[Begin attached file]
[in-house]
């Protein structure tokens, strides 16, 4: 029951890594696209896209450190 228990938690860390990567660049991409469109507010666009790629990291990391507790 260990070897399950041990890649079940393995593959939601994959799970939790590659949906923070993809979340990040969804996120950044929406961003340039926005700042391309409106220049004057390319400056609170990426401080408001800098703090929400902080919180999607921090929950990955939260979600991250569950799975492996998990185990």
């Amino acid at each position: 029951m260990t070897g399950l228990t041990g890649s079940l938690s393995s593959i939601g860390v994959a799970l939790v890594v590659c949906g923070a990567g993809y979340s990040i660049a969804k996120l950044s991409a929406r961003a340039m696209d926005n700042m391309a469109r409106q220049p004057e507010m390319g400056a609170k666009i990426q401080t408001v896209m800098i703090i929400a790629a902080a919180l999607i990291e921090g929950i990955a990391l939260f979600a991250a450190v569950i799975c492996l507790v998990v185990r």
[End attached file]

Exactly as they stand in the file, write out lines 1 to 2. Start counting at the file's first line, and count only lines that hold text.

[in-house]
């Protein structure tokens, strides 16, 4: 029951890594696209896209450190 228990938690860390990567660049991409469109507010666009790629990291990391507790 260990070897399950041990890649079940393995593959939601994959799970939790590659949906923070993809979340990040969804996120950044929406961003340039926005700042391309409106220049004057390319400056609170990426401080408001800098703090929400902080919180999607921090929950990955939260979600991250569950799975492996998990185990």